Another day, another mayor gone in disgrace, and no end in sight to the turmoil brought on by the crackdown on graft and corruption in Quebec.
One of the most powerful and firmly entrenched mayors in Canada, Laval's Gilles Vaillancourt, relinquished his office after 23 years on Friday, only four days after Montreal mayor Gérald Tremblay called it quits.
The resignations have left more than 2 million citizens without the mayors they elected and plunged the two biggest cities in metropolitan Montreal into political crisis. Both men stepped down in the wake of damaging disclosures in Quebec's corruption probe.
"This is more than a democratic crisis, it's an earthquake," said provincial MNA and anti-corruption crusader Jacques Duchesneau. With two mayors gone in the same week, "this is unprecedented."
As if watching their mayor go wasn't enough, Montrealers also lost the No. 2 figure at city hall on Friday when the chairman of the city's executive committee, Michael Applebaum, stepped down in protest from his post.
Mr. Applebaum accused the Montreal executive committee, which acts as city hall's cabinet, of trying to cover up a confidential city document showing Montreal public-works contracts were upward of 30-per-cent higher than in other municipalities. Mr. Applebaum, also unhappy about tax hikes, was sidelined a day earlier as his party's choice for interim mayor.
The dizzying pace of resignations, police operations and bombshell disclosures at Quebec's Charbonneau Commission has left citizens with a disquieting sense of shock and cynicism. The commission has only scratched the surface and barely begun its hearings.
Perhaps nothing embodies the stunning upheaval in Quebec political life as much as the sight of Mr. Vaillancourt, whose iron grip on power earned him the nickname Mayor for Life, tendering his resignation.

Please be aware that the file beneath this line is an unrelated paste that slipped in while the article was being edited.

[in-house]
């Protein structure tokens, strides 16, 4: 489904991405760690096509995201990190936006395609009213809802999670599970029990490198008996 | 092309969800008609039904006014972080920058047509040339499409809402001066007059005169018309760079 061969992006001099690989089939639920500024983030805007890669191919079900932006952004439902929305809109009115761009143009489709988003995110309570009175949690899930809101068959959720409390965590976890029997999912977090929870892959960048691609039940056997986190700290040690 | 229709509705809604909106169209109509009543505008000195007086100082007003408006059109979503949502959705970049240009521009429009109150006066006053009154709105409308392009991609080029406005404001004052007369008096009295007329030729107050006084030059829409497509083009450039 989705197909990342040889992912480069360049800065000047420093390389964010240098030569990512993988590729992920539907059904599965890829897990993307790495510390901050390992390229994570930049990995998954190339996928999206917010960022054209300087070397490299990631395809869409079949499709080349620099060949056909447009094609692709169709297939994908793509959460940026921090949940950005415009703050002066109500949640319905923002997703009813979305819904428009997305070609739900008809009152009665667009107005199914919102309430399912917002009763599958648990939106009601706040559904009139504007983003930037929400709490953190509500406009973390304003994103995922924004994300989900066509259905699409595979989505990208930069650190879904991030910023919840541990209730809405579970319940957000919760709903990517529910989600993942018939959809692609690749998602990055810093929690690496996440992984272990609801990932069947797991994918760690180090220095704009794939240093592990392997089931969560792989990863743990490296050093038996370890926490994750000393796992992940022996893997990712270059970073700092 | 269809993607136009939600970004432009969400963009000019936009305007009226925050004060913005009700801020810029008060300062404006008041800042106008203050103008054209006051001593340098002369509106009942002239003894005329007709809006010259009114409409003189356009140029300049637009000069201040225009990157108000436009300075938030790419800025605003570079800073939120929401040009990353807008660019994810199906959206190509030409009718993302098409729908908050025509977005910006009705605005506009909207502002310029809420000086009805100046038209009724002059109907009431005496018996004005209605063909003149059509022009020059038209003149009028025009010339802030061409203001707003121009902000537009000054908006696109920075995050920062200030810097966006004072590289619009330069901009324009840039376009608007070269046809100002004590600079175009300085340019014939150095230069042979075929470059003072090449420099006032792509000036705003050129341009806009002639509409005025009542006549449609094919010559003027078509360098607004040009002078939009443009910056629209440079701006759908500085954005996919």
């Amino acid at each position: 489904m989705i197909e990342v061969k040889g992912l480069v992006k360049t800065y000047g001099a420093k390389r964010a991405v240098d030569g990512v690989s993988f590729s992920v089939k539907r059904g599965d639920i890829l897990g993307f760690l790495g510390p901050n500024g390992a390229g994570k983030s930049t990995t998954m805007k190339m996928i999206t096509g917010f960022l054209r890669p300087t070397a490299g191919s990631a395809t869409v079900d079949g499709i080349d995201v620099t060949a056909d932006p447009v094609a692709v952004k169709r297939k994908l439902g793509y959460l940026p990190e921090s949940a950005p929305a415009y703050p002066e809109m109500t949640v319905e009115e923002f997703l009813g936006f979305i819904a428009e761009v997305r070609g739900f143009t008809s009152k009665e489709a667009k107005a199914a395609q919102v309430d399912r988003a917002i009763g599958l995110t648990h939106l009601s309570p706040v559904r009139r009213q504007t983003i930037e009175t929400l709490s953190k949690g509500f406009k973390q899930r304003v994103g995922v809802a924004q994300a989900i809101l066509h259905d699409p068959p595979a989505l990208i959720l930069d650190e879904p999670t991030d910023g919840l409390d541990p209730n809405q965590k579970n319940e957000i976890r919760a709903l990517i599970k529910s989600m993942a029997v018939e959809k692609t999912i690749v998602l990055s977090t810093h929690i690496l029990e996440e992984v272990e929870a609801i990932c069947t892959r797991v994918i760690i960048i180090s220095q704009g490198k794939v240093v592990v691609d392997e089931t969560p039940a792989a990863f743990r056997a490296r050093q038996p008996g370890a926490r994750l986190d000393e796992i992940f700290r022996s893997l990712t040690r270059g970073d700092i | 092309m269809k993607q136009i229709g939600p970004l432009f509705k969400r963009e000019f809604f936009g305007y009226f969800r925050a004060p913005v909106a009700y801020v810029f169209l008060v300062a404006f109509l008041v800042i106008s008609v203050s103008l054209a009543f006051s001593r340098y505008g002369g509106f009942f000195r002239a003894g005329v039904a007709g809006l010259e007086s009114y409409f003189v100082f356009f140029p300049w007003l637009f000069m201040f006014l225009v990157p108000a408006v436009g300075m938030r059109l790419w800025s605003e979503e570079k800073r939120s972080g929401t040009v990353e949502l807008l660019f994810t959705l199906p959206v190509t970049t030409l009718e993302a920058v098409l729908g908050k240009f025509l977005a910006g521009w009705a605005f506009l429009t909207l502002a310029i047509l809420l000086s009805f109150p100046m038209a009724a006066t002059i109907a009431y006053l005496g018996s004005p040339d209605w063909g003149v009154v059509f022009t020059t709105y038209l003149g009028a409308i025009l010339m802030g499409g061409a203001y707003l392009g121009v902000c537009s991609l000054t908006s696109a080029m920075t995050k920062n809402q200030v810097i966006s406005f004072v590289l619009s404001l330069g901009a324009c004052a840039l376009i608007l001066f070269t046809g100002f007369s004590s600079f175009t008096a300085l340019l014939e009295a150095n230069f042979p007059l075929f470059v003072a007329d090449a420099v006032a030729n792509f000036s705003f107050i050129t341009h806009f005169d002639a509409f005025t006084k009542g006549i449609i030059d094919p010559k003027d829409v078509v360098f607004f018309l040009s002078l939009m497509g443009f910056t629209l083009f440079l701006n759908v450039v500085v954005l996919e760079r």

Mr. Vaillancourt was mayor for six successive terms and seemed like an immutable force in Laval, which is connected to Montreal by a series of bridges across the Rivière des Prairies. He has run the city without opposition since 2001, quieting critics by keeping taxes low and services well-run while homes and condo towers sprouted across the landscape.
But his time ran out as he became weakened by a succession of investigative news reports, sworn commission testimony and police operations, which cast a light on doubtful ethical practices in his city of more than 400,000 people.
His goodbye speech Friday offered no apologies, however. Mr. Vaillancourt vaunted his record instead and said the allegations against him are unproven.
"We're facing allegations that, even without proof, are altering the reputations of those in whom you have placed your trust," he said, showing little emotion as his career drew to an ignominious close. "I am one of these people and I have been deeply hurt. Regardless of what I do or say, it is clear that the damage has been done."
Construction entrepreneur Lino Zambito testified before the Charbonneau Commission that companies paid a 2.5-per-cent cut on construction contracts directly to Mr. Vaillancourt. Quebec's anti-corruption police investigators have also become regular visitors to Laval in recent weeks, executing search warrants in construction firms, engineering companies, at city hall and in Mr. Vaillancourt's own homes and financial institutions.
Mr. Vaillancourt has been a political fixture in Laval for nearly 40 years, starting first as a city councillor, and his departure signals the end of an era, said the leader of the Laval opposition party Mouvement Lavallois, David De Cotis.
"It can't be easy for this man. In his head, the city of Laval is his city. He's going down in shame, not with a parade and people clapping," Mr. De Cotis said.
The Quebec government hailed Mr. Vaillancourt's move, saying it was time for him to go.